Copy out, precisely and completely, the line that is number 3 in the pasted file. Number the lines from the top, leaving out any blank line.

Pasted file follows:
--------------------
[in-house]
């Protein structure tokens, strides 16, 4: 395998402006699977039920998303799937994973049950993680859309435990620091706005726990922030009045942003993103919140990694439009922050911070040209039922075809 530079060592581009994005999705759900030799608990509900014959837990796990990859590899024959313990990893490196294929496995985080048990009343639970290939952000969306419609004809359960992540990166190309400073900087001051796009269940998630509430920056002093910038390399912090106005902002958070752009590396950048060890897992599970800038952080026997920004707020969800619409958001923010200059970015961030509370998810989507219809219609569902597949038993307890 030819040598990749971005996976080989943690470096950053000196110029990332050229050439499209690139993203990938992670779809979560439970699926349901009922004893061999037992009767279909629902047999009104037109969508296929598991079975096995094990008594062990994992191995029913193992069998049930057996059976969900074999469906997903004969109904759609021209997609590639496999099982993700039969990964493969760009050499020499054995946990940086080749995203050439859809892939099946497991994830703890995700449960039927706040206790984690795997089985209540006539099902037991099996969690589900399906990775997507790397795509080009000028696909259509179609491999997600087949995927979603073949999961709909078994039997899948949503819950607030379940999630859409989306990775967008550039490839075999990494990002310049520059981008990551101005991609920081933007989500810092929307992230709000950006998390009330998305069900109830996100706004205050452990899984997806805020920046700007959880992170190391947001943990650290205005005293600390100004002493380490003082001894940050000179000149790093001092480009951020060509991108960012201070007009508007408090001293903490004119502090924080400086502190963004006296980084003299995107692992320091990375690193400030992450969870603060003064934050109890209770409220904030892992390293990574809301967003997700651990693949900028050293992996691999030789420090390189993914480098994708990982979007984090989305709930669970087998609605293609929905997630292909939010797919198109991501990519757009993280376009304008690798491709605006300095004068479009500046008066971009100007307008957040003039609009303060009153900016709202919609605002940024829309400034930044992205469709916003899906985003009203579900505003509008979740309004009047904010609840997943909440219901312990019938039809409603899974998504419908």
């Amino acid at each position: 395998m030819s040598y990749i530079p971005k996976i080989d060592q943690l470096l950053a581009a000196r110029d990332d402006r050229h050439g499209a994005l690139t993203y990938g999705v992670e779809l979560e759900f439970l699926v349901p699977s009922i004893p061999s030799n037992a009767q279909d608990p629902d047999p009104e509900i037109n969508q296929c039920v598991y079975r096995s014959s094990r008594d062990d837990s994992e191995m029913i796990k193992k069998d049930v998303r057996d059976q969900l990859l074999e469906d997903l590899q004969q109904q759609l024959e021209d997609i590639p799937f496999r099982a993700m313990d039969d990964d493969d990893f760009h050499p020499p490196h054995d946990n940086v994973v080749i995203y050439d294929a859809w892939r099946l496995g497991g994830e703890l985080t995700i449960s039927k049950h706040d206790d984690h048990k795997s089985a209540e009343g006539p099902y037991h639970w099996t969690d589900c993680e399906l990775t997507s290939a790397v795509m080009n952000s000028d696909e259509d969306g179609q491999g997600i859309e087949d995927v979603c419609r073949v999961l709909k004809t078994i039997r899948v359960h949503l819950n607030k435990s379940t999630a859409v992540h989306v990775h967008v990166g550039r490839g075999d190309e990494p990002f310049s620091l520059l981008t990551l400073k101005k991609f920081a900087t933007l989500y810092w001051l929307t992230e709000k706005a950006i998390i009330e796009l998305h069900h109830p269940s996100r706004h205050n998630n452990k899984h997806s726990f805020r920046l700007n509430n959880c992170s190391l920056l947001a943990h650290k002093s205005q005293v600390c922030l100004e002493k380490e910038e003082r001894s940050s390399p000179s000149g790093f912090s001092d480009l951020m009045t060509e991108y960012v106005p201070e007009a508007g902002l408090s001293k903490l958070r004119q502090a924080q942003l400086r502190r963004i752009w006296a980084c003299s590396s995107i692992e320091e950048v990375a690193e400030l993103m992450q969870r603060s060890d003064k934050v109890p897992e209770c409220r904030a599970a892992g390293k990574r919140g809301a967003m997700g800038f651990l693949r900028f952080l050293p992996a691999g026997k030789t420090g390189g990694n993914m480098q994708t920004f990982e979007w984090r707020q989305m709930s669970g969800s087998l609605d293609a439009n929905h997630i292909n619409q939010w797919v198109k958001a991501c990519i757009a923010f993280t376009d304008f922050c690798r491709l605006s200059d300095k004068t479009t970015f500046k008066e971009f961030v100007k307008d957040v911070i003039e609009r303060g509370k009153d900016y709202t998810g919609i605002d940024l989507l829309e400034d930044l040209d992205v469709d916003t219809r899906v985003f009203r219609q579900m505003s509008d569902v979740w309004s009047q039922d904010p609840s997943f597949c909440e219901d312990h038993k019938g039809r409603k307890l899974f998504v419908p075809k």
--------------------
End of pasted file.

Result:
């Amino acid at each position: 395998m030819s040598y990749i530079p971005k996976i080989d060592q943690l470096l950053a581009a000196r110029d990332d402006r050229h050439g499209a994005l690139t993203y990938g999705v992670e779809l979560e759900f439970l699926v349901p699977s009922i004893p061999s030799n037992a009767q279909d608990p629902d047999p009104e509900i037109n969508q296929c039920v598991y079975r096995s014959s094990r008594d062990d837990s994992e191995m029913i796990k193992k069998d049930v998303r057996d059976q969900l990859l074999e469906d997903l590899q004969q109904q759609l024959e021209d997609i590639p799937f496999r099982a993700m313990d039969d990964d493969d990893f760009h050499p020499p490196h054995d946990n940086v994973v080749i995203y050439d294929a859809w892939r099946l496995g497991g994830e703890l985080t995700i449960s039927k049950h706040d206790d984690h048990k795997s089985a209540e009343g006539p099902y037991h639970w099996t969690d589900c993680e399906l990775t997507s290939a790397v795509m080009n952000s000028d696909e259509d969306g179609q491999g997600i859309e087949d995927v979603c419609r073949v999961l709909k004809t078994i039997r899948v359960h949503l819950n607030k435990s379940t999630a859409v992540h989306v990775h967008v990166g550039r490839g075999d190309e990494p990002f310049s620091l520059l981008t990551l400073k101005k991609f920081a900087t933007l989500y810092w001051l929307t992230e709000k706005a950006i998390i009330e796009l998305h069900h109830p269940s996100r706004h205050n998630n452990k899984h997806s726990f805020r920046l700007n509430n959880c992170s190391l920056l947001a943990h650290k002093s205005q005293v600390c922030l100004e002493k380490e910038e003082r001894s940050s390399p000179s000149g790093f912090s001092d480009l951020m009045t060509e991108y960012v106005p201070e007009a508007g902002l408090s001293k903490l958070r004119q502090a924080q942003l400086r502190r963004i752009w006296a980084c003299s590396s995107i692992e320091e950048v990375a690193e400030l993103m992450q969870r603060s060890d003064k934050v109890p897992e209770c409220r904030a599970a892992g390293k990574r919140g809301a967003m997700g800038f651990l693949r900028f952080l050293p992996a691999g026997k030789t420090g390189g990694n993914m480098q994708t920004f990982e979007w984090r707020q989305m709930s669970g969800s087998l609605d293609a439009n929905h997630i292909n619409q939010w797919v198109k958001a991501c990519i757009a923010f993280t376009d304008f922050c690798r491709l605006s200059d300095k004068t479009t970015f500046k008066e971009f961030v100007k307008d957040v911070i003039e609009r303060g509370k009153d900016y709202t998810g919609i605002d940024l989507l829309e400034d930044l040209d992205v469709d916003t219809r899906v985003f009203r219609q579900m505003s509008d569902v979740w309004s009047q039922d904010p609840s997943f597949c909440e219901d312990h038993k019938g039809r409603k307890l899974f998504v419908p075809k």